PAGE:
From Monday's Globe and Mail
Montreal — If you wanted to create a surreal, academic version of The Odd Couple, these two could be the stars.
He is the highly respected university professor, a quintessentially French gentleman of a certain age, glasses perched on his nose, with literary allusions and scientific theories rolling off his tongue with equal alacrity.
She is a middle-aged woman, eyes darting about the room constantly, arms bearing the marks of well-practised self-mutilation and tossing out her inflammatory opinions in staccato fashion.
Yet, like the classic TV pair, Felix and Oscar, behind their glaringly obvious differences, lie mutual respect, admiration and complicity.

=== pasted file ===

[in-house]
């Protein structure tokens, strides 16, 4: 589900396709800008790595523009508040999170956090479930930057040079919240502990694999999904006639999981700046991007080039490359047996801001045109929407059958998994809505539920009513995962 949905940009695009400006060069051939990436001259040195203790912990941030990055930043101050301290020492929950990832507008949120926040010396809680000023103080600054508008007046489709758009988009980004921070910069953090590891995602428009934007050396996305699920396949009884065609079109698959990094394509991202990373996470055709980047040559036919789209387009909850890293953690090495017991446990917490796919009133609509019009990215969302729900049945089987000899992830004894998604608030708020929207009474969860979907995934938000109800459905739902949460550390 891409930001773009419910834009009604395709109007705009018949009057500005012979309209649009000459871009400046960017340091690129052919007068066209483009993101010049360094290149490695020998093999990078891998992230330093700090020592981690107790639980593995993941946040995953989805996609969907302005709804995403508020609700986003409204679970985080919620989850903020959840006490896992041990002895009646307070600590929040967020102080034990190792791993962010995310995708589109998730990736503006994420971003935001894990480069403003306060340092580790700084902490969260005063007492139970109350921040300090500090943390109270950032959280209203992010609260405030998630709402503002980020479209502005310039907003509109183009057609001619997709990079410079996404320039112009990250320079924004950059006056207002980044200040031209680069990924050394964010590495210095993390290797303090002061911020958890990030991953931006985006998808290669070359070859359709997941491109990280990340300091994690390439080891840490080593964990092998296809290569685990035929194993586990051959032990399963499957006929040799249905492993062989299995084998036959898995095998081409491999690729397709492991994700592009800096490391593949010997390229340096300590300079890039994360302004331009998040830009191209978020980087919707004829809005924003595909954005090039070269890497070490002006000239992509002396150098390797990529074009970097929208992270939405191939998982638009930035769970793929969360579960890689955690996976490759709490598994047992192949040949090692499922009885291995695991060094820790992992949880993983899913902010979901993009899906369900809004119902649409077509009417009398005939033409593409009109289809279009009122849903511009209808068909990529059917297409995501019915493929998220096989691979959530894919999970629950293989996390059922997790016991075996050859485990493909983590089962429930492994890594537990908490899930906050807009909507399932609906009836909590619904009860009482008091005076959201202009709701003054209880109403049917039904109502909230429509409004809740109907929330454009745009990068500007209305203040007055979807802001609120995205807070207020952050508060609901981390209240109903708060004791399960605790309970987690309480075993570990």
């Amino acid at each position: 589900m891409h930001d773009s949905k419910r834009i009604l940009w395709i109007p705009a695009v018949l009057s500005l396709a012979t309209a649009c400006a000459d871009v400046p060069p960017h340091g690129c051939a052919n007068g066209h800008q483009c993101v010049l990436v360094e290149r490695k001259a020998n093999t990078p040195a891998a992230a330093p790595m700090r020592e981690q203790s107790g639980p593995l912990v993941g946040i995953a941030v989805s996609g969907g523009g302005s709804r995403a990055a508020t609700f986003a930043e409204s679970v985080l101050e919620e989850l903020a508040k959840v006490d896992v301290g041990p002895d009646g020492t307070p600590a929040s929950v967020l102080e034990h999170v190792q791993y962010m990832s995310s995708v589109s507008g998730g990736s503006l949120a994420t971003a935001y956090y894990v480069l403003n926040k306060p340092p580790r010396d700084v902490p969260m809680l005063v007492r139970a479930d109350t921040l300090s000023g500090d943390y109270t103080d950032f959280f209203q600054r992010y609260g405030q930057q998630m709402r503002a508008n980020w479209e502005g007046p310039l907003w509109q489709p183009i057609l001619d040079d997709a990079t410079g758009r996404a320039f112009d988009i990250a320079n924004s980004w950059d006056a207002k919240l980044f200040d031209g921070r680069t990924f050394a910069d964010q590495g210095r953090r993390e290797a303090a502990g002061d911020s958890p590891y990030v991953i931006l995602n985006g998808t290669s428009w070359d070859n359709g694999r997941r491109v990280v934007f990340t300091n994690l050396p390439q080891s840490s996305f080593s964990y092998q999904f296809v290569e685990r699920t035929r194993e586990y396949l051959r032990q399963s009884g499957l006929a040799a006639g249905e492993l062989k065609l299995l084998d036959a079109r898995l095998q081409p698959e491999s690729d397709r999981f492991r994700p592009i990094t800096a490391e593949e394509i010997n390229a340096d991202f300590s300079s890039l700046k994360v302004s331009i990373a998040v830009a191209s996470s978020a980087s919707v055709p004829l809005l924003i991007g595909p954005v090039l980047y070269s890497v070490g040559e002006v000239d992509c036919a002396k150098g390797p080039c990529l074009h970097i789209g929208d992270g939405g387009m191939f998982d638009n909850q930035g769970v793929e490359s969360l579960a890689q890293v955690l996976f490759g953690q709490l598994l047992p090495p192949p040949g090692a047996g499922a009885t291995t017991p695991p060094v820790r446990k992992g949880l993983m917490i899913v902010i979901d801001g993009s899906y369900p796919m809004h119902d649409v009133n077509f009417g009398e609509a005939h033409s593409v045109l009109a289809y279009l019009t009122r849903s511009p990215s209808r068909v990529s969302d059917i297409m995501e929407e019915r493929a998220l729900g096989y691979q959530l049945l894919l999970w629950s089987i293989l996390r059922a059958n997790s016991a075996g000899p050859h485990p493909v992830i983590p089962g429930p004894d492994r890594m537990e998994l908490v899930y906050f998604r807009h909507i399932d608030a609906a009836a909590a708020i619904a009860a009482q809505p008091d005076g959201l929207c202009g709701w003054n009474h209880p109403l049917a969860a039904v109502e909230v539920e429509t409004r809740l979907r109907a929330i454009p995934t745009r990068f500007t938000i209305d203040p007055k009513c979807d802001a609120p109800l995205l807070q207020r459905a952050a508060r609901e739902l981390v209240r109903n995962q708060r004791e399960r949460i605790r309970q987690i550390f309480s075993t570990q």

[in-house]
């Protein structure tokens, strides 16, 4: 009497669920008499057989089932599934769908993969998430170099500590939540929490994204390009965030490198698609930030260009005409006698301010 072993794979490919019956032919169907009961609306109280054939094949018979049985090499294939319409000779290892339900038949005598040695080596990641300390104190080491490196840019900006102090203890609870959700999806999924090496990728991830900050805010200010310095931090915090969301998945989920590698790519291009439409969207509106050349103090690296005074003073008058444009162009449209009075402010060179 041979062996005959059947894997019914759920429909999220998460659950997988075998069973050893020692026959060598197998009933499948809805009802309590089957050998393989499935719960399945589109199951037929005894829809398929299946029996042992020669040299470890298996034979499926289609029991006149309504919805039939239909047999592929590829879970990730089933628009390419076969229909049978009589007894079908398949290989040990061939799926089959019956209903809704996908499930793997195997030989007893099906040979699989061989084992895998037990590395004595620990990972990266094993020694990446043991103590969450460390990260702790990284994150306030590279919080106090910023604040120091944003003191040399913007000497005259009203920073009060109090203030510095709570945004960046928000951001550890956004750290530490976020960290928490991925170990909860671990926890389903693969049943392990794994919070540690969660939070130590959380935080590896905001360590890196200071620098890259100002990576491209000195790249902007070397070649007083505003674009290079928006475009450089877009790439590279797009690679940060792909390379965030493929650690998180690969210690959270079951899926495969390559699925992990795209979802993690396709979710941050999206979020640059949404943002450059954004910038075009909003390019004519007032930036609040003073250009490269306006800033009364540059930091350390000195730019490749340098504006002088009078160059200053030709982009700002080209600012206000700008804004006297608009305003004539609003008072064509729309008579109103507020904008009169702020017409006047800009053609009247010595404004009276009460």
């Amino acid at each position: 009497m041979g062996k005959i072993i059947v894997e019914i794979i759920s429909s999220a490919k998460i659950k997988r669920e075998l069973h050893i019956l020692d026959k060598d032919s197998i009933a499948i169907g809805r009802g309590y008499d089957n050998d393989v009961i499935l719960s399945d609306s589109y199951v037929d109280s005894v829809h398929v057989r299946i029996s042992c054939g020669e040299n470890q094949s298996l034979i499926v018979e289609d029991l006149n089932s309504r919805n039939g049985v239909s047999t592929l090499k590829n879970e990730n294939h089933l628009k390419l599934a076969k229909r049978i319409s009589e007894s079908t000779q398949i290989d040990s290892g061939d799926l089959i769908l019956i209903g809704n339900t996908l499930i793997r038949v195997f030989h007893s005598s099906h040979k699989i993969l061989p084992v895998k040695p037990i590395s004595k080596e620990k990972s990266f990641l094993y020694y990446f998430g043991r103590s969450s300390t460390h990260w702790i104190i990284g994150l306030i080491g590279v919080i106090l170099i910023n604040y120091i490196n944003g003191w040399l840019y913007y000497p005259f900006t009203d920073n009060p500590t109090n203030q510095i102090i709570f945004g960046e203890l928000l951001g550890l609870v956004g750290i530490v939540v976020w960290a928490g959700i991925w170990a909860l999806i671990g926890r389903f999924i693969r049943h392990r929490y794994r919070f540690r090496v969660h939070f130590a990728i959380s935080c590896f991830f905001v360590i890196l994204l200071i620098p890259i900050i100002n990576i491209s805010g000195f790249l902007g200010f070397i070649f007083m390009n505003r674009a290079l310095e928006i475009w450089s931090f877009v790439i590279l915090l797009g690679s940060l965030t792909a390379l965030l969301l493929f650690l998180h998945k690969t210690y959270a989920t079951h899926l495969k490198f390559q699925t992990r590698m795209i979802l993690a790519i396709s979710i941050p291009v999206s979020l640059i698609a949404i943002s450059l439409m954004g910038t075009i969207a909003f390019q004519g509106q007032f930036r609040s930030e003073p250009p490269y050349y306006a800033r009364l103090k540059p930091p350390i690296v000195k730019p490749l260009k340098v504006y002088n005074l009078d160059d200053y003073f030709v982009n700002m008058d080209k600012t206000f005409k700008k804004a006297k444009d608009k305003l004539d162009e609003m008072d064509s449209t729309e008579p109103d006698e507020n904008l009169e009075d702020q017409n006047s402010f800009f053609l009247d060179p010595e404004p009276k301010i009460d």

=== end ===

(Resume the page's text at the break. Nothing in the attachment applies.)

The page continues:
He is Laurent Mottron, distinguished professor of psychiatry at the University of Montreal and world-renowned autism researcher.
She is Michelle Dawson, a postal worker on disability leave (involuntarily), an outspoken activist and herself autistic.
Theirs is not a doctor-patient relationship.
Rather, Dr. Mottron and Ms. Dawson are colleagues, having co-authored six (and counting) papers published in specialized journals such as Brain, Neuropsychology and the Journal of Autism and Behavioral Disorders, research that is making waves in both the scientific and autism communities.
Their latest collaboration, a study presented Sunday at the American Association for the Advancement of Science conference in St. Louis, is the most controversial yet: That people with autism — most of whom are classified as of low intelligence or mentally retarded — are a lot smarter than anyone ever imagined.
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